They called her “the most hated person on the Internet” and named her one of the pariahs of Silicon Valley. She lost her sex discrimination lawsuit against a prominent Bay Area venture capital firm and started an industry-wide conversation about gender in tech. Then she left her job as chief executive at one of the most controversial websites in the dark swamp of the Internet.
But Ellen Pao will not be silenced.
The former Reddit CEO just published an inspiring and brutal new essay about her career and the discrimination women face in law, venture capital and tech.
Writing in Tuesday’s Lenny Letter, the email newsletter founded by “Girls” creator Lena Dunham and showrunner Jenni Konner, Pao tells women struggling to get ahead in male-dominated workplaces, “Do not give up.”
“You are not alone. There are millions of women and men who are supporting you and want you to succeed," writes Pao, who resigned from her interim CEO post at Reddit in July amid controversy over changes she'd made there regarding online harassment. "Many people will try to blame you -- for some, it’s just too hard to acknowledge their own failings and the failings of our system. That’s on them, not on you."
There aren’t many women working in tech, and even fewer make it into venture capital. Pao runs through some of the depressing stats: Only 6 percent of VC partners are women -- down from 10 percent in 1999. If those in the tech industry really wanted to change the numbers, they’d be changed by now, she points out.
But there’s hope in the numbers, she says.
Simply by tracking and publishing the data, we can initiate a conversation about the problem. “The biggest positive difference over the past 20 years is how women and minorities are sharing others’ bad behavior, data, and their own experiences publicly," Pao writes. "You can’t get away with making thoughtless remarks anymore.”
Pao started an industry-wide conversation about sexism when she sued her former employer, Kleiner Perkins Caufield & Byers, claiming the firm didn’t promote her because she was a woman and then fired her for complaining about it. She lost her case at trial and didn’t appeal. But the case highlighted an issue that many women in the closed-off VC world were reluctant to talk about. Pao's honesty inspired many.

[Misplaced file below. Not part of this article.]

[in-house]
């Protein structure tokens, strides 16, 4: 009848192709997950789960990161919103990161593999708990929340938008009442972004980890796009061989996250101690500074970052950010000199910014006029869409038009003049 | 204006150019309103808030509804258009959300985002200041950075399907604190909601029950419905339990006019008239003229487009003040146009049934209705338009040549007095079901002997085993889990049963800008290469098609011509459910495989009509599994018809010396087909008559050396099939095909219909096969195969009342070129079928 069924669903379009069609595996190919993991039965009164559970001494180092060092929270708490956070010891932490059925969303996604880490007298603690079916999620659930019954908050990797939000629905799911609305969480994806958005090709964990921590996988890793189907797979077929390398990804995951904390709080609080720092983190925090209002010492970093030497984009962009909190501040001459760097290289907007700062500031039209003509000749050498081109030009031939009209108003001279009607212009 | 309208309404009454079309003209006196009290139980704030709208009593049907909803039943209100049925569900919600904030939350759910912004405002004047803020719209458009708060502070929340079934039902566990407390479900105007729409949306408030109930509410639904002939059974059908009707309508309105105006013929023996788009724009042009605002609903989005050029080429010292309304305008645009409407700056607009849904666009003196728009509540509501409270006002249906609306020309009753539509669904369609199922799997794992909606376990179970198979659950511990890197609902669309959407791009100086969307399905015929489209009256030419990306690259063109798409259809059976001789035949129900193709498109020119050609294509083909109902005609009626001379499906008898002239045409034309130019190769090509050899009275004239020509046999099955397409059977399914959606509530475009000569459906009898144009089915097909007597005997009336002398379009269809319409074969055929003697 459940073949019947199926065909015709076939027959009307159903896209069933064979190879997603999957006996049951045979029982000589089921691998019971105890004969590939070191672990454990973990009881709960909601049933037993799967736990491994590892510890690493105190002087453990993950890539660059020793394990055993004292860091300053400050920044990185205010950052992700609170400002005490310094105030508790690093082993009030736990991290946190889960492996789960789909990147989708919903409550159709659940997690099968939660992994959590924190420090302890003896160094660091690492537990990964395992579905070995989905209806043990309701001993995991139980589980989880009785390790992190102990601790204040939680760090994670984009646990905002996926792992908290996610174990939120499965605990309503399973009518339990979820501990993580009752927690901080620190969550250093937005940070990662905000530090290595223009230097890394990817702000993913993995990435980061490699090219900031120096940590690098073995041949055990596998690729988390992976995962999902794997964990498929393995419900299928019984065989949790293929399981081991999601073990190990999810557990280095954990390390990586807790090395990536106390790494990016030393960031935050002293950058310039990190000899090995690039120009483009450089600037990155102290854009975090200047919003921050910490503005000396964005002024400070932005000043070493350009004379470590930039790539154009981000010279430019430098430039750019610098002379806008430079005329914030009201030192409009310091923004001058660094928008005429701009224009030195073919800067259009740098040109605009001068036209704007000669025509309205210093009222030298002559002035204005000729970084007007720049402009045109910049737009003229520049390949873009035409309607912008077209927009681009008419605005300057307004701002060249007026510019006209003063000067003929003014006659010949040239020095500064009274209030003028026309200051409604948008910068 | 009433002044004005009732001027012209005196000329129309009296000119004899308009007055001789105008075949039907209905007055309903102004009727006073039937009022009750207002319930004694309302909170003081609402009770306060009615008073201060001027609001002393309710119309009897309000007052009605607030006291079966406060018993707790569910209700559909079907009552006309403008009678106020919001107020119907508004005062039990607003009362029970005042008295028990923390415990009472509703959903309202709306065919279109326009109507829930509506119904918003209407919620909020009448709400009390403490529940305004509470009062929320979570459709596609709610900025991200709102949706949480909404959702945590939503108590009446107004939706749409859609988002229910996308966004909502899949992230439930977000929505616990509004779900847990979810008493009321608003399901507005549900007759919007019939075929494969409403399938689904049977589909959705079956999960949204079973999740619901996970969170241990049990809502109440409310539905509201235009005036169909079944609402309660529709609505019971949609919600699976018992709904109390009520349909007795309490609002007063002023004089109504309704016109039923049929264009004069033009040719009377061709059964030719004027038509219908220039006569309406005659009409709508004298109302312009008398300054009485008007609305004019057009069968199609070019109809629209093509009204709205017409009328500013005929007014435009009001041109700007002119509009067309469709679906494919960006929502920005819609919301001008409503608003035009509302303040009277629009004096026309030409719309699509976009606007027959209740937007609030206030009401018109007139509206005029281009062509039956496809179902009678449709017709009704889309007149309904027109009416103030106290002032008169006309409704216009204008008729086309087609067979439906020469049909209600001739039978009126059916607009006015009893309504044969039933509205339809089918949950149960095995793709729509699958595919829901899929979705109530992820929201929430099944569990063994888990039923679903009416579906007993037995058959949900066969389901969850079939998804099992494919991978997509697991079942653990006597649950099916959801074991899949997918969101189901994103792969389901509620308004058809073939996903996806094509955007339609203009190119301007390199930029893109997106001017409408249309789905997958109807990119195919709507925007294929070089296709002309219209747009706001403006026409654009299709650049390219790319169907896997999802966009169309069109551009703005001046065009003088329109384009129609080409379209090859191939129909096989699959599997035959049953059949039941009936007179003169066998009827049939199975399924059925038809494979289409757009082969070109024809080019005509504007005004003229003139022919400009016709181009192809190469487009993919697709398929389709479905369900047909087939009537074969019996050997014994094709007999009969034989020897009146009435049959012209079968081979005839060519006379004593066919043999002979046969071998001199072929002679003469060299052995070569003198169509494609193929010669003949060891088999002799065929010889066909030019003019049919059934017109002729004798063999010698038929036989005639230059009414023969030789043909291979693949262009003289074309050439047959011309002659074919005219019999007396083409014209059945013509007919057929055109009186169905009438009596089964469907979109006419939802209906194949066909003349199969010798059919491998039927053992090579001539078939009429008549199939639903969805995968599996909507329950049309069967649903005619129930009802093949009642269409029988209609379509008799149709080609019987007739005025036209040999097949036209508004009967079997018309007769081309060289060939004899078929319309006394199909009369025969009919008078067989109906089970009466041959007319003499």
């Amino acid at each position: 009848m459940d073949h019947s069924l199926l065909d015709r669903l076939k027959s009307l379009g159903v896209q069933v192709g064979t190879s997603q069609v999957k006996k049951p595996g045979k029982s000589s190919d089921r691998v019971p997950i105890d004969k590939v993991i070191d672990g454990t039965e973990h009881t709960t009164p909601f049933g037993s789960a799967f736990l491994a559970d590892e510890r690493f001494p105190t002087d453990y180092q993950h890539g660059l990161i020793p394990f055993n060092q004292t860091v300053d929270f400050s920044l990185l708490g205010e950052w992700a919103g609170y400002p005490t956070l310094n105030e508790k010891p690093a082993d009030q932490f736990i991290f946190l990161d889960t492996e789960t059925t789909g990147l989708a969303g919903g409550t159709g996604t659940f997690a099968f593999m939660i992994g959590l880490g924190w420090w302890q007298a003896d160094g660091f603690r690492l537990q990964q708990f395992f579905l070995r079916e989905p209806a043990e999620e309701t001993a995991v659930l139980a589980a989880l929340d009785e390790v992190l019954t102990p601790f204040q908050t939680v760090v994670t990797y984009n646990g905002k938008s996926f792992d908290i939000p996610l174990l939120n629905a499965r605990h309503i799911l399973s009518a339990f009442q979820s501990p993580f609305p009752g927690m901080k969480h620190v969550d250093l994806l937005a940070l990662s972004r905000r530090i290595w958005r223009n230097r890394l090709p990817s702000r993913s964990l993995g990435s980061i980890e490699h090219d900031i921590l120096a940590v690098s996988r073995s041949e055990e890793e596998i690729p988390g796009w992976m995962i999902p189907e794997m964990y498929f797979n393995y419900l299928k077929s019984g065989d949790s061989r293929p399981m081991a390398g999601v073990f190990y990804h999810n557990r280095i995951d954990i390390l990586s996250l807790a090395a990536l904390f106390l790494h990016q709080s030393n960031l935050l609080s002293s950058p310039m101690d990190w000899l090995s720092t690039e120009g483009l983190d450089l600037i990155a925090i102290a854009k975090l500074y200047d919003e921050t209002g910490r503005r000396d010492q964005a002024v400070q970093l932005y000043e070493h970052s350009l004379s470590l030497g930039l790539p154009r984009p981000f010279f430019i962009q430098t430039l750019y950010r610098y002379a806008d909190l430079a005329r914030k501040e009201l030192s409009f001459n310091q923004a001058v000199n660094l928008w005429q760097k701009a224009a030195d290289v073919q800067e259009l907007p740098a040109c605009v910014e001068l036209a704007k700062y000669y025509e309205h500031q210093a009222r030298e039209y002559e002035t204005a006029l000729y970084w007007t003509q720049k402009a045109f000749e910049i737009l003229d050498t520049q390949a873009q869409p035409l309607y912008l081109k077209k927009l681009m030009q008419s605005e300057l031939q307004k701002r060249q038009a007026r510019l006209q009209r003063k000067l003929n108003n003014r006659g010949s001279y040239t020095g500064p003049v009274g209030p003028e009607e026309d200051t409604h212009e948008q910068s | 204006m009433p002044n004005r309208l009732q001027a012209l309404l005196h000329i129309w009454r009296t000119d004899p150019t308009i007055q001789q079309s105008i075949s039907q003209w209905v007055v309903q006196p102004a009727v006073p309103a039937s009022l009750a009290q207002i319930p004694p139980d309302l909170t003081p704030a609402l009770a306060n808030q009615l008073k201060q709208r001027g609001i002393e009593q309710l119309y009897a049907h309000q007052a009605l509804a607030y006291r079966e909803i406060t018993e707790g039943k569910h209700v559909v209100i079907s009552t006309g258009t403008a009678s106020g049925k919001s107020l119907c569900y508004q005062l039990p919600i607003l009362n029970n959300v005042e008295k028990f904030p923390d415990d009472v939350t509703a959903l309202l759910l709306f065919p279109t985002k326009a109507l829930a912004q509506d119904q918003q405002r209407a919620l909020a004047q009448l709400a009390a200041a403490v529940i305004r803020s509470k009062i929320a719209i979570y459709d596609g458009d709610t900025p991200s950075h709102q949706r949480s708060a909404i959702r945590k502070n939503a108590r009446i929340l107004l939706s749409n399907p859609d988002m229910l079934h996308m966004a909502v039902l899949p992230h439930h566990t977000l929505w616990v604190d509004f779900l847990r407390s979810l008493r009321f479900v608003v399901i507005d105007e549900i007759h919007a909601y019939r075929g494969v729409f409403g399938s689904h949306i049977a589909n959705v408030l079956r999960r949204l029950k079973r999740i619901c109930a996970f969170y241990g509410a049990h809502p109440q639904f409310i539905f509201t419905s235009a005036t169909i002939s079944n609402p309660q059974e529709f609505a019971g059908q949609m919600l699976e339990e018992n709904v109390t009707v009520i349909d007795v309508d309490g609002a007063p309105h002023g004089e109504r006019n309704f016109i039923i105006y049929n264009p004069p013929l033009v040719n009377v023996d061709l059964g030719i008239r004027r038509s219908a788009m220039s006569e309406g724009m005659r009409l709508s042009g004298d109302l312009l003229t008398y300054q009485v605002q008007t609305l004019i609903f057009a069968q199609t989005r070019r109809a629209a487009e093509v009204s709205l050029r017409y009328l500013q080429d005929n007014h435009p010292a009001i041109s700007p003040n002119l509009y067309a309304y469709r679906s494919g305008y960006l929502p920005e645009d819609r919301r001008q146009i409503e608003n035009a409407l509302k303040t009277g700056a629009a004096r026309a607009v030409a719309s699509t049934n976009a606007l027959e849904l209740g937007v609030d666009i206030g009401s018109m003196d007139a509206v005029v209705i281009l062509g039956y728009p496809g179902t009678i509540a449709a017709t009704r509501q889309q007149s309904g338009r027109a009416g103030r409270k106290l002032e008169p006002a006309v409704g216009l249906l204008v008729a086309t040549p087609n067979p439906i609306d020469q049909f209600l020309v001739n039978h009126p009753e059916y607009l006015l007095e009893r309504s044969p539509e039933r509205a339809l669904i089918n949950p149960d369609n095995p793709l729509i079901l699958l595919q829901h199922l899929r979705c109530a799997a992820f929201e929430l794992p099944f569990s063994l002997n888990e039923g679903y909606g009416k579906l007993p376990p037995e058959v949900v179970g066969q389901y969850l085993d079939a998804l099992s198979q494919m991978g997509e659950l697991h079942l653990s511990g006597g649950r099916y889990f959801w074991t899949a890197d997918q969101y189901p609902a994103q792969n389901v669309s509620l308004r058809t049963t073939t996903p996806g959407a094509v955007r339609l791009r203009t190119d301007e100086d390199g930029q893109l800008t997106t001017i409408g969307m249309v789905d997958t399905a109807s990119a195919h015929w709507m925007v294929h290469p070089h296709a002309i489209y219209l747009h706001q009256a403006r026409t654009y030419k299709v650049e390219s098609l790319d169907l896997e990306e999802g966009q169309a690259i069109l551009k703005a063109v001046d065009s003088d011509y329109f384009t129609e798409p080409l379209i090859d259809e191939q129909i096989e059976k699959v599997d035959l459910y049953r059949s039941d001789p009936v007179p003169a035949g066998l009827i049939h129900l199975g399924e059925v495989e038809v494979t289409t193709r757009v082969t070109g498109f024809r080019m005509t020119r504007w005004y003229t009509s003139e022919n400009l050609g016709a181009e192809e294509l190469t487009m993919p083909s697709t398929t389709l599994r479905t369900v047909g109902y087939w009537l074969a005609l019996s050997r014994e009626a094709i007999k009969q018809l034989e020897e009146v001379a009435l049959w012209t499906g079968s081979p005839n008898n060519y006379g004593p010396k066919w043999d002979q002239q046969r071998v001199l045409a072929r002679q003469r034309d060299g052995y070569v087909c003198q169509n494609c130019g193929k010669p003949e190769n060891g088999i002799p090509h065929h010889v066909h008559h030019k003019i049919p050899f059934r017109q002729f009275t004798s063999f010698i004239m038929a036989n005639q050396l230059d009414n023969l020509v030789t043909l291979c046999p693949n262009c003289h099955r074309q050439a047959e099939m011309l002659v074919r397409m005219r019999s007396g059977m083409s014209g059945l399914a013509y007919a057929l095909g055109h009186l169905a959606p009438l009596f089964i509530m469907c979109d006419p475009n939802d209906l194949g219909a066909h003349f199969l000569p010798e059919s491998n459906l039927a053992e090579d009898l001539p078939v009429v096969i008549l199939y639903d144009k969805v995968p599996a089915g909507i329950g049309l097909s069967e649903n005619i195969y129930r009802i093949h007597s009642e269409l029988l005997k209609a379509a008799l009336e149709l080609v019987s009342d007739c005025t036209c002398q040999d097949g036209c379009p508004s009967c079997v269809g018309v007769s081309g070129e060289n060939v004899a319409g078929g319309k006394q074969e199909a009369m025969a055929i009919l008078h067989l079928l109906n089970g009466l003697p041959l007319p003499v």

Women in venture capital are still pretty reluctant to talk, though. As an editor at The Huffington Post, I’ve had many conversations with women in the VC world who say that they don’t want to draw attention to themselves “as women,” but want their work to speak for itself. I've spoken with male VCs who've told me they like hiring women because "mothers are really hard-working" -- as though all women are mothers or something. Creepy little comments like that signal a big problem in the male-dominated world.
Opening up about the problems we face at work can only serve to make things better for everyone. Pao recounts how after she told another female investor about what happened to her, her colleague shared her own terrible story of harassment -- one she’d told no one about.
“Don’t be silent,” Pao writes. “Sharing my story privately, and eventually publicly, meant a lot to me and to others. Women and men are talking about gender and discrimination issues across the globe.”
To read Pao's essay, sign up for Lenny Letter here.
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